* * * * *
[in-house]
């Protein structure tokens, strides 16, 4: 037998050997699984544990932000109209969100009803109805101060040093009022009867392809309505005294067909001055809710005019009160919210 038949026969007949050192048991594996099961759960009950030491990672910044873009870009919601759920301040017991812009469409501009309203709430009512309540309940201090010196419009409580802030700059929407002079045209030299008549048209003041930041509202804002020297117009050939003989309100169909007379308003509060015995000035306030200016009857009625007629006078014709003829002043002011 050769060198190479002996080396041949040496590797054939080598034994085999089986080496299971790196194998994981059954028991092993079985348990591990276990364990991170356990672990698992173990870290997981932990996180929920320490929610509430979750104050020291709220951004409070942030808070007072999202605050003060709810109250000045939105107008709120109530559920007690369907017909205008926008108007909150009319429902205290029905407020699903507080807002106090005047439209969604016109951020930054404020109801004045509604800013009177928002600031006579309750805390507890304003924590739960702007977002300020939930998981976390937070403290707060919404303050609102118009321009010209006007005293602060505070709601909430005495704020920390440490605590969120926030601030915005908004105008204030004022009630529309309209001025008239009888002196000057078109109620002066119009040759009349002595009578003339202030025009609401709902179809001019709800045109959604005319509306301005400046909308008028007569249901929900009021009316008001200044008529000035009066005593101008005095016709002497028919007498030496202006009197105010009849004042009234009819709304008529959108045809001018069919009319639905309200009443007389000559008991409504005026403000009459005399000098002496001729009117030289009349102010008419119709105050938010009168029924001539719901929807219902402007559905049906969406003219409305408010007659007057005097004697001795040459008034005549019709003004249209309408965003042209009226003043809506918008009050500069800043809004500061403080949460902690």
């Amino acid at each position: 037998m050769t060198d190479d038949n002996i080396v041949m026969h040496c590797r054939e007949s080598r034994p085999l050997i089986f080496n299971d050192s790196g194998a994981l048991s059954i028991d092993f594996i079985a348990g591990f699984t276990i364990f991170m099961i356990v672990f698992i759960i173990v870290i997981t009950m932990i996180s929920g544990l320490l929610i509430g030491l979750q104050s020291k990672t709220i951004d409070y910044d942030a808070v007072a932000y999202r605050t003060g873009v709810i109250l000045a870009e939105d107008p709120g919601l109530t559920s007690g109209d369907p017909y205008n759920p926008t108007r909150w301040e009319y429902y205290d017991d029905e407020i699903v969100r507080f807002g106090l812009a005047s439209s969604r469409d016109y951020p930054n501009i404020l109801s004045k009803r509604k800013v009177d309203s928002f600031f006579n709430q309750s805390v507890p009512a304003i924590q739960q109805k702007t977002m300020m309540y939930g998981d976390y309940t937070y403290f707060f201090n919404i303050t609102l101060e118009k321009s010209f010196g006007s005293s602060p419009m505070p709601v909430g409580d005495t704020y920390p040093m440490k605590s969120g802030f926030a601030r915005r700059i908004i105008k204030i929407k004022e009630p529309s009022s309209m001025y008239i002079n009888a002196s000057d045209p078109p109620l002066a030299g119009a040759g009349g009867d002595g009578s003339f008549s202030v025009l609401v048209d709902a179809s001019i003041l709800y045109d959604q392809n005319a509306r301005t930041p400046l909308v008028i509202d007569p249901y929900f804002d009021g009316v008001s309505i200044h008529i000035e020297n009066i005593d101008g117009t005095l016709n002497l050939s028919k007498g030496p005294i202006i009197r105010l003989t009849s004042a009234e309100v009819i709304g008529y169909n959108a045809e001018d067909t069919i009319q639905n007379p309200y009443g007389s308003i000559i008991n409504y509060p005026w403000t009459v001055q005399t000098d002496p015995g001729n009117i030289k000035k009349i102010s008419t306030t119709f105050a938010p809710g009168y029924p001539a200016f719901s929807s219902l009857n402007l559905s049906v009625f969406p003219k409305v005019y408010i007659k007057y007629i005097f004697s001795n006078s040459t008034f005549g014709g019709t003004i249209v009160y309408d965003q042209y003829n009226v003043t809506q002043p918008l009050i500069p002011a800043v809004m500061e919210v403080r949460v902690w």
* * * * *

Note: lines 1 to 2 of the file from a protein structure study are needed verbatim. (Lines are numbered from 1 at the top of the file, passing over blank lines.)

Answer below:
[in-house]
């Protein structure tokens, strides 16, 4: 037998050997699984544990932000109209969100009803109805101060040093009022009867392809309505005294067909001055809710005019009160919210 038949026969007949050192048991594996099961759960009950030491990672910044873009870009919601759920301040017991812009469409501009309203709430009512309540309940201090010196419009409580802030700059929407002079045209030299008549048209003041930041509202804002020297117009050939003989309100169909007379308003509060015995000035306030200016009857009625007629006078014709003829002043002011 050769060198190479002996080396041949040496590797054939080598034994085999089986080496299971790196194998994981059954028991092993079985348990591990276990364990991170356990672990698992173990870290997981932990996180929920320490929610509430979750104050020291709220951004409070942030808070007072999202605050003060709810109250000045939105107008709120109530559920007690369907017909205008926008108007909150009319429902205290029905407020699903507080807002106090005047439209969604016109951020930054404020109801004045509604800013009177928002600031006579309750805390507890304003924590739960702007977002300020939930998981976390937070403290707060919404303050609102118009321009010209006007005293602060505070709601909430005495704020920390440490605590969120926030601030915005908004105008204030004022009630529309309209001025008239009888002196000057078109109620002066119009040759009349002595009578003339202030025009609401709902179809001019709800045109959604005319509306301005400046909308008028007569249901929900009021009316008001200044008529000035009066005593101008005095016709002497028919007498030496202006009197105010009849004042009234009819709304008529959108045809001018069919009319639905309200009443007389000559008991409504005026403000009459005399000098002496001729009117030289009349102010008419119709105050938010009168029924001539719901929807219902402007559905049906969406003219409305408010007659007057005097004697001795040459008034005549019709003004249209309408965003042209009226003043809506918008009050500069800043809004500061403080949460902690």